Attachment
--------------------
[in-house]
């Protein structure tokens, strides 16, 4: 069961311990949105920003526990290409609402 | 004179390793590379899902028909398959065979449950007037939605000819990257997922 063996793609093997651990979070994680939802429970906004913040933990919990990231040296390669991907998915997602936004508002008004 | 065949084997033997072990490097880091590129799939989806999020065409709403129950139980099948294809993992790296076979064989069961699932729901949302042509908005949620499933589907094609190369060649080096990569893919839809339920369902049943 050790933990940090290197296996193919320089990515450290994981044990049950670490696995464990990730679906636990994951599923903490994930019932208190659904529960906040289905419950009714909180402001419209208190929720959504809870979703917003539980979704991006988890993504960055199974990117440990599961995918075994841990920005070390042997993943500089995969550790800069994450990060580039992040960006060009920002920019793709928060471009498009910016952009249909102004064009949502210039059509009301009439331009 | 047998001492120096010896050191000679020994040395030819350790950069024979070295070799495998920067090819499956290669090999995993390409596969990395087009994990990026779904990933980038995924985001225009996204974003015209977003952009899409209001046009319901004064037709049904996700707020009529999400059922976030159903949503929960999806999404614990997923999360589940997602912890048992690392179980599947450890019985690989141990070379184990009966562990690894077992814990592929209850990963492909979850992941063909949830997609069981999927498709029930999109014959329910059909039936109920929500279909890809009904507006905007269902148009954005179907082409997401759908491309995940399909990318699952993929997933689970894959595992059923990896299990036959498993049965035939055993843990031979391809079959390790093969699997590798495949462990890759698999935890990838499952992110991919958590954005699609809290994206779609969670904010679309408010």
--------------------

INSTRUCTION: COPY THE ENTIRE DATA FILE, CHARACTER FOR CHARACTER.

[in-house]
């Protein structure tokens, strides 16, 4: 069961311990949105920003526990290409609402 | 004179390793590379899902028909398959065979449950007037939605000819990257997922 063996793609093997651990979070994680939802429970906004913040933990919990990231040296390669991907998915997602936004508002008004 | 065949084997033997072990490097880091590129799939989806999020065409709403129950139980099948294809993992790296076979064989069961699932729901949302042509908005949620499933589907094609190369060649080096990569893919839809339920369902049943 050790933990940090290197296996193919320089990515450290994981044990049950670490696995464990990730679906636990994951599923903490994930019932208190659904529960906040289905419950009714909180402001419209208190929720959504809870979703917003539980979704991006988890993504960055199974990117440990599961995918075994841990920005070390042997993943500089995969550790800069994450990060580039992040960006060009920002920019793709928060471009498009910016952009249909102004064009949502210039059509009301009439331009 | 047998001492120096010896050191000679020994040395030819350790950069024979070295070799495998920067090819499956290669090999995993390409596969990395087009994990990026779904990933980038995924985001225009996204974003015209977003952009899409209001046009319901004064037709049904996700707020009529999400059922976030159903949503929960999806999404614990997923999360589940997602912890048992690392179980599947450890019985690989141990070379184990009966562990690894077992814990592929209850990963492909979850992941063909949830997609069981999927498709029930999109014959329910059909039936109920929500279909890809009904507006905007269902148009954005179907082409997401759908491309995940399909990318699952993929997933689970894959595992059923990896299990036959498993049965035939055993843990031979391809079959390790093969699997590798495949462990890759698999935890990838499952992110991919958590954005699609809290994206779609969670904010679309408010």